FISHING -- Fisheries biologists made an educated guess earlier this month that kokanee fishing at Dworshak Reservoir and other regional waters would be in top form this season. See story.
Now Idaho Fish and Game Department biologists have finished trawling surveys that confirm their optimism.
Joe DuPont, regional fisheries manager in Lewiston explains:
IFG completed its spring trawl survey on April 10. The 2-year old kokanee (the ones we mostly catch) ranged from about 9 to 11 inches in length and were fat and healthy looking. These fish were as big as we’ve ever caught this time of year, and were about a half inch longer than what we caught last year at this time.
For this survey, we sampled from the Dam to Evans Creek (halfway between Dent Bridge and Grandad Bridge). Interestingly, the lowest catches were near the Dam, and catches tended to increase as we moved up reservoir, especially upstream of Magnus Bay. So, if you are having troubles catching kokanee this spring, you may want to try farther up reservoir then you typically do.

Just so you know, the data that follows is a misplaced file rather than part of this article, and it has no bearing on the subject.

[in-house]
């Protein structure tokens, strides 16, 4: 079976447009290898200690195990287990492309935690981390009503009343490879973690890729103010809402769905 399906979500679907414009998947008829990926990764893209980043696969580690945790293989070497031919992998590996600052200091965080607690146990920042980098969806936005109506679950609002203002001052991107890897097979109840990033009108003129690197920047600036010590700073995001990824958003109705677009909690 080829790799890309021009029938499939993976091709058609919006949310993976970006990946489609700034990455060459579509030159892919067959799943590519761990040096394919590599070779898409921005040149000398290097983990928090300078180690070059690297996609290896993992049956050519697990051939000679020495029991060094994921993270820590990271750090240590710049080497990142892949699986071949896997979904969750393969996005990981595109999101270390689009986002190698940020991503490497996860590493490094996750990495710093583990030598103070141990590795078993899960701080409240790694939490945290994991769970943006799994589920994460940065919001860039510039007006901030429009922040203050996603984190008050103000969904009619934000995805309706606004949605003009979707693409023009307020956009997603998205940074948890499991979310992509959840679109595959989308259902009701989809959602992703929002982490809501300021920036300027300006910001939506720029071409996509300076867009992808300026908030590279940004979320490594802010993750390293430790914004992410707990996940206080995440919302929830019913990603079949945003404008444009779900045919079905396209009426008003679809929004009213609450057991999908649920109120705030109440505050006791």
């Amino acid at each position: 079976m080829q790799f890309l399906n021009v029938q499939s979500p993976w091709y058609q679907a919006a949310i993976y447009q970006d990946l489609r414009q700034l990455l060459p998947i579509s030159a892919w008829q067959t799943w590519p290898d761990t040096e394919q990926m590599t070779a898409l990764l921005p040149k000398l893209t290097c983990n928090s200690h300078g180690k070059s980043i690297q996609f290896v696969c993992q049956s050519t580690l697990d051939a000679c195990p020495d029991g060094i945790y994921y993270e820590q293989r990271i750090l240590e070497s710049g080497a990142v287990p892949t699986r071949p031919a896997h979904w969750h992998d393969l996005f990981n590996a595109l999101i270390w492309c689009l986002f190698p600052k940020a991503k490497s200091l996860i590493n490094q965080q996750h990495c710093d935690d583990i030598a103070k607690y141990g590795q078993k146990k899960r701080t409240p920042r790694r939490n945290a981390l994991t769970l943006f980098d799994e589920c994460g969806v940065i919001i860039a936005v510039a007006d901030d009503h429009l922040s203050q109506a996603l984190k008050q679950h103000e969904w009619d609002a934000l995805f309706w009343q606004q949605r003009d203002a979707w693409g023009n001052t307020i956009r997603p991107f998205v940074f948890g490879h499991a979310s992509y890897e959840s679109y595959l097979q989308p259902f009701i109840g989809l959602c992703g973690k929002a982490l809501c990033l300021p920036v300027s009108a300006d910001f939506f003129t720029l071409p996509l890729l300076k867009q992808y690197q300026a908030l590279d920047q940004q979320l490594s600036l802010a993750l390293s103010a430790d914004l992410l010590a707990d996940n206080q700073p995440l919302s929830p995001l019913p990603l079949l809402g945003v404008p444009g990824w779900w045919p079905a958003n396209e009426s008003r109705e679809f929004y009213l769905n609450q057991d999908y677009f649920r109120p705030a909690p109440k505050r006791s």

Based on trawl counts, it appears that kokanee abundance will be on the low side again this year, so it should shape up to be another year of fewer, but bigger fish.
If you’re a bass fisherman, it’s almost time to start looking for smallmouth bass on the lower end of the reservoir. Smallmouth bass tend to get active when water temperatures reach 50°F. During our trawl, the surface temperatures on the lower end ranged from 48 to just below 50°F and a thermocline has already developed in some areas. So get ready, bass should be getting hungry any time now.